Tag Archives: glacial erratics

Bards in the Woods at the Cavan Burren.

26 May

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Yesterday our Bards in the Woods gathering was at the newly opened Cavan Burren park. We had been to the park previously but it is now much improved with new roads and pathways and an unmanned interpretive  centre. There’s even some very clean public loos…

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and a covered picnic area.

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Spirits were high as we set off. Usually the views from here are amazing but yesterday was a very mizzly (mix of mist and drizzle) day.  A lot of money has been spent here…almost a million…and it’s still free to the public. Great new path here to this previously inaccessible area.

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Soon we were at Tullygobban Hill Wedge Tomb.

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Soon the bards and singers were in fine voice. Poems and songs came thick and fast. First class entertainment. In between there was lots of chatting…about the history and folklore of the place and of course catching up with people we hadn’t seen in ages.

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Our next stop was at the Boulder Grave. Archaeologists have discovered evidence of cremated remains here. Ancient rock art on the front of this huge stone.

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Lots of other huge boulders here too. These are glacial erratics which would have been dropped by the receding ice as the Ice Age came to an end. There’s also a spring well nearby.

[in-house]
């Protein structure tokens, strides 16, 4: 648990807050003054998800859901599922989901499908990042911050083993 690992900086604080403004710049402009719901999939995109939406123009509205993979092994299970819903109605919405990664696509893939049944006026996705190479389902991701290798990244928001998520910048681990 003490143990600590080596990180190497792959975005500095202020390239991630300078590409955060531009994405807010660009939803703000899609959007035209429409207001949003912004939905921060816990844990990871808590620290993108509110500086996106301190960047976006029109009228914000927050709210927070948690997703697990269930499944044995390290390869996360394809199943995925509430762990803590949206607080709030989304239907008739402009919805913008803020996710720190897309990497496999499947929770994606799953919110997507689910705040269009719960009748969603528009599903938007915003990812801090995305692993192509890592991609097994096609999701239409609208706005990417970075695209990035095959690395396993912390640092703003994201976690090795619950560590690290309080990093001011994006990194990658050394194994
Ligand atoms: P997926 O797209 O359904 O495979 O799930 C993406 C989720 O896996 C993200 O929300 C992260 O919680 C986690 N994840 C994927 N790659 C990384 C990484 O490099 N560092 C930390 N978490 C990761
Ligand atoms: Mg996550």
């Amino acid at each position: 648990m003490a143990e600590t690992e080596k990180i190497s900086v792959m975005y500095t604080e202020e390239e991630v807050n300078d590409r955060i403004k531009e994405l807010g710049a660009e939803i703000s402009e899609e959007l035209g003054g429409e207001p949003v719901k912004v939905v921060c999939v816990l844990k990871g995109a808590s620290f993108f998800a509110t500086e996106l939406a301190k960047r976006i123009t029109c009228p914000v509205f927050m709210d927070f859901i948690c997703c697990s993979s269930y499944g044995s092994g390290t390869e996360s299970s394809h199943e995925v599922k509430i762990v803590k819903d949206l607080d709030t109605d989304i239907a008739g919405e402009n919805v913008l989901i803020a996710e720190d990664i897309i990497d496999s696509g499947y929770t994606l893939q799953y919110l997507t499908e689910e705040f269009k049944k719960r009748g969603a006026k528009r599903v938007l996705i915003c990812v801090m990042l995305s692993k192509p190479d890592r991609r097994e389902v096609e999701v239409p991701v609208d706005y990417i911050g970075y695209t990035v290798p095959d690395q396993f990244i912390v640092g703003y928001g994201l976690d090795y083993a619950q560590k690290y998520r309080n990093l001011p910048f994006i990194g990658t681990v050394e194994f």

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Interesting rock art here too…

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plus some dodgy looking fertlers hanging about. Only kidding! That’s my husband Andy and Tony Cuckson who played guitar and sang as we all had our picnic later. Such a beautiful voice he has too. The dog is called Obe. He is deaf and is reputed to be able to see the fairy folk.

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At this point the group split in two. Some people went on the steep climb up to the Giant’s Grave while the rest of us went to the more accessible Calf House Dolmen.

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The name calf house is because this was used at one point to house small farm animals. Originally the large slab would have sat on top of uprights to resemble a table. This monument is also known as the Druid’s Altar.

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Here Jan entertained us with a wonderful story about a witch called Alys.

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People are said to have lived in this place continuously until the 1960s.

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Beautiful stone walls here. I wonder how long since these were constructed? Lovely Beech trees too.

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Another shot of Tony and Obe the fairy dog.

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Hart’s Tongue Fern.

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This sinkhole has only been discovered recently. It is well fenced off for safety.

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After a couple of hours we were feeling peckish so back to the picnic area where a great spread was laid. Everyone brings a contribution for the picnic table. We had salad, sandwiches, hummus, olives and a multitude of sweet offerings. I made an Orange and Almond cake which you can see in the pic. It was all devoured gratefully in the midst of chat and song. A fitting end to a lovely afternoon at this special place.

The Cavan Burren Park is part of the Marble Arch Global Geopark and is recognised by UNESCO (United Nations Educational, Scientific and Cultural Organisation). It comprises 124 hectares on the slopes of Cuilcagh Mountain. Megalithic tombs, hut sites, rock art, stone walls and glacial erratics survive here from pre-historic times.







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